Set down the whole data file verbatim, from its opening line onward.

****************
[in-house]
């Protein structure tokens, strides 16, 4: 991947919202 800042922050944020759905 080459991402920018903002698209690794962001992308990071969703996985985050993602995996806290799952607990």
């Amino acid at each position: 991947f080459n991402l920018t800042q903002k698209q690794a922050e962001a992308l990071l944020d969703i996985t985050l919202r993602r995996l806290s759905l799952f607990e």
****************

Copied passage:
[in-house]
């Protein structure tokens, strides 16, 4: 991947919202 800042922050944020759905 080459991402920018903002698209690794962001992308990071969703996985985050993602995996806290799952607990």
């Amino acid at each position: 991947f080459n991402l920018t800042q903002k698209q690794a922050e962001a992308l990071l944020d969703i996985t985050l919202r993602r995996l806290s759905l799952f607990e």